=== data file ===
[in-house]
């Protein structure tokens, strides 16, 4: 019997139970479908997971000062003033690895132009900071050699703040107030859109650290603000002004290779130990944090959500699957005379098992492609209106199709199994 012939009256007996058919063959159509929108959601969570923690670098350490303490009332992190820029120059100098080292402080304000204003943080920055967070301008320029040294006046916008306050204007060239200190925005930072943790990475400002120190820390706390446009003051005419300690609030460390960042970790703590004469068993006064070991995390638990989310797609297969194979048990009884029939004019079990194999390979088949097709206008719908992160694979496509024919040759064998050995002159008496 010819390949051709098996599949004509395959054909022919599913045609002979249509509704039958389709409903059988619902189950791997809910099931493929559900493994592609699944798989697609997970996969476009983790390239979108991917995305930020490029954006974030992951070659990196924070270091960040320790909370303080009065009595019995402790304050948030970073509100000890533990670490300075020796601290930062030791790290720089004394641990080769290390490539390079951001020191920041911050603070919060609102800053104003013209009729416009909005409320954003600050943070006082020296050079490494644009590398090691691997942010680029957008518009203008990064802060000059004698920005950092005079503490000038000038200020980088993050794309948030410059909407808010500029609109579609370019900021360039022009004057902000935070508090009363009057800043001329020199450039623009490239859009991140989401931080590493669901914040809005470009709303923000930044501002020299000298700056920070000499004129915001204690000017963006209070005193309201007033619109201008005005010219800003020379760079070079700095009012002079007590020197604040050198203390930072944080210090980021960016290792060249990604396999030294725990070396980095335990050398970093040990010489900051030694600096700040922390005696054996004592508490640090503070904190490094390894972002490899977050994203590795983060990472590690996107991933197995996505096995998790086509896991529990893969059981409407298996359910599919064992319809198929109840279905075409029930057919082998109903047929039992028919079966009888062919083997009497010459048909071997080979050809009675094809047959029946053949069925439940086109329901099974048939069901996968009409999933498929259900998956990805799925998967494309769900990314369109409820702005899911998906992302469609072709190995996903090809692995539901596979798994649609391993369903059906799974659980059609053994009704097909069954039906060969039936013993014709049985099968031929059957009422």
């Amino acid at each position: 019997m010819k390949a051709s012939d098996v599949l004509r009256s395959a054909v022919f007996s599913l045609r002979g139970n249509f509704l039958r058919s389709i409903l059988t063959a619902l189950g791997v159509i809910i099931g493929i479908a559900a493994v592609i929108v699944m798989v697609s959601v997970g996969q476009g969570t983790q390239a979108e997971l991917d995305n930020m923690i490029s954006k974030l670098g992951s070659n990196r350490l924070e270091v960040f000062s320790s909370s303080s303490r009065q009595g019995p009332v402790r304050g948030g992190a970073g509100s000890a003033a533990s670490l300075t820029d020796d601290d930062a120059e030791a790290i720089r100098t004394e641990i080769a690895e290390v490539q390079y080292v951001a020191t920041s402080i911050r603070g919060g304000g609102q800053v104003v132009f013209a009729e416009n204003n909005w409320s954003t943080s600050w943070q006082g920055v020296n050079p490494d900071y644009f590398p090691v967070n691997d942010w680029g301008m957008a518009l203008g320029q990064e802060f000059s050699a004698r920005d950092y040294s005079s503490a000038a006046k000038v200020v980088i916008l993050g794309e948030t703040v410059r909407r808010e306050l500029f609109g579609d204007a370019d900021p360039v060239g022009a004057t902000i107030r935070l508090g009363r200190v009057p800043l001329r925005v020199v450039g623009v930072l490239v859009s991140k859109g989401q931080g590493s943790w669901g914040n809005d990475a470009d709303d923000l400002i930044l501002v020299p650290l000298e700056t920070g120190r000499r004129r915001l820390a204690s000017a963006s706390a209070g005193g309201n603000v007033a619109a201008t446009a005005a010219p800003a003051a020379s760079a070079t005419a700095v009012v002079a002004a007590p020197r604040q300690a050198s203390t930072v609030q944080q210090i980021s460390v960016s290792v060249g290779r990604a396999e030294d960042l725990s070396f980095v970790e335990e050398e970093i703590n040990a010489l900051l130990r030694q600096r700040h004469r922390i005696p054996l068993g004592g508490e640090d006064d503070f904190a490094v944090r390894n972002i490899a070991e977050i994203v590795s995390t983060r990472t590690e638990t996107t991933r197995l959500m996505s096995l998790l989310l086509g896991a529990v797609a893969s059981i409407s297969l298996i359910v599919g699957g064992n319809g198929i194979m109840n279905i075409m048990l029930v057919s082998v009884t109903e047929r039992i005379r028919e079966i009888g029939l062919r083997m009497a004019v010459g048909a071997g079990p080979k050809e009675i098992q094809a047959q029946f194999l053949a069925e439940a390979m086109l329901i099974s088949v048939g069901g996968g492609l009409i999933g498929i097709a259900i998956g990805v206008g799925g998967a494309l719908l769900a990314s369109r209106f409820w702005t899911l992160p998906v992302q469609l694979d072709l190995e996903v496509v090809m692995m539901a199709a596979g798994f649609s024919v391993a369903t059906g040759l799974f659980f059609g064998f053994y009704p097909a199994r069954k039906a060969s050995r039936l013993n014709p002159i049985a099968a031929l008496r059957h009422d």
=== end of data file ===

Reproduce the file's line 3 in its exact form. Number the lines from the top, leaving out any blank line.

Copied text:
């Amino acid at each position: 019997m010819k390949a051709s012939d098996v599949l004509r009256s395959a054909v022919f007996s599913l045609r002979g139970n249509f509704l039958r058919s389709i409903l059988t063959a619902l189950g791997v159509i809910i099931g493929i479908a559900a493994v592609i929108v699944m798989v697609s959601v997970g996969q476009g969570t983790q390239a979108e997971l991917d995305n930020m923690i490029s954006k974030l670098g992951s070659n990196r350490l924070e270091v960040f000062s320790s909370s303080s303490r009065q009595g019995p009332v402790r304050g948030g992190a970073g509100s000890a003033a533990s670490l300075t820029d020796d601290d930062a120059e030791a790290i720089r100098t004394e641990i080769a690895e290390v490539q390079y080292v951001a020191t920041s402080i911050r603070g919060g304000g609102q800053v104003v132009f013209a009729e416009n204003n909005w409320s954003t943080s600050w943070q006082g920055v020296n050079p490494d900071y644009f590398p090691v967070n691997d942010w680029g301008m957008a518009l203008g320029q990064e802060f000059s050699a004698r920005d950092y040294s005079s503490a000038a006046k000038v200020v980088i916008l993050g794309e948030t703040v410059r909407r808010e306050l500029f609109g579609d204007a370019d900021p360039v060239g022009a004057t902000i107030r935070l508090g009363r200190v009057p800043l001329r925005v020199v450039g623009v930072l490239v859009s991140k859109g989401q931080g590493s943790w669901g914040n809005d990475a470009d709303d923000l400002i930044l501002v020299p650290l000298e700056t920070g120190r000499r004129r915001l820390a204690s000017a963006s706390a209070g005193g309201n603000v007033a619109a201008t446009a005005a010219p800003a003051a020379s760079a070079t005419a700095v009012v002079a002004a007590p020197r604040q300690a050198s203390t930072v609030q944080q210090i980021s460390v960016s290792v060249g290779r990604a396999e030294d960042l725990s070396f980095v970790e335990e050398e970093i703590n040990a010489l900051l130990r030694q600096r700040h004469r922390i005696p054996l068993g004592g508490e640090d006064d503070f904190a490094v944090r390894n972002i490899a070991e977050i994203v590795s995390t983060r990472t590690e638990t996107t991933r197995l959500m996505s096995l998790l989310l086509g896991a529990v797609a893969s059981i409407s297969l298996i359910v599919g699957g064992n319809g198929i194979m109840n279905i075409m048990l029930v057919s082998v009884t109903e047929r039992i005379r028919e079966i009888g029939l062919r083997m009497a004019v010459g048909a071997g079990p080979k050809e009675i098992q094809a047959q029946f194999l053949a069925e439940a390979m086109l329901i099974s088949v048939g069901g996968g492609l009409i999933g498929i097709a259900i998956g990805v206008g799925g998967a494309l719908l769900a990314s369109r209106f409820w702005t899911l992160p998906v992302q469609l694979d072709l190995e996903v496509v090809m692995m539901a199709a596979g798994f649609s024919v391993a369903t059906g040759l799974f659980f059609g064998f053994y009704p097909a199994r069954k039906a060969s050995r039936l013993n014709p002159i049985a099968a031929l008496r059957h009422d």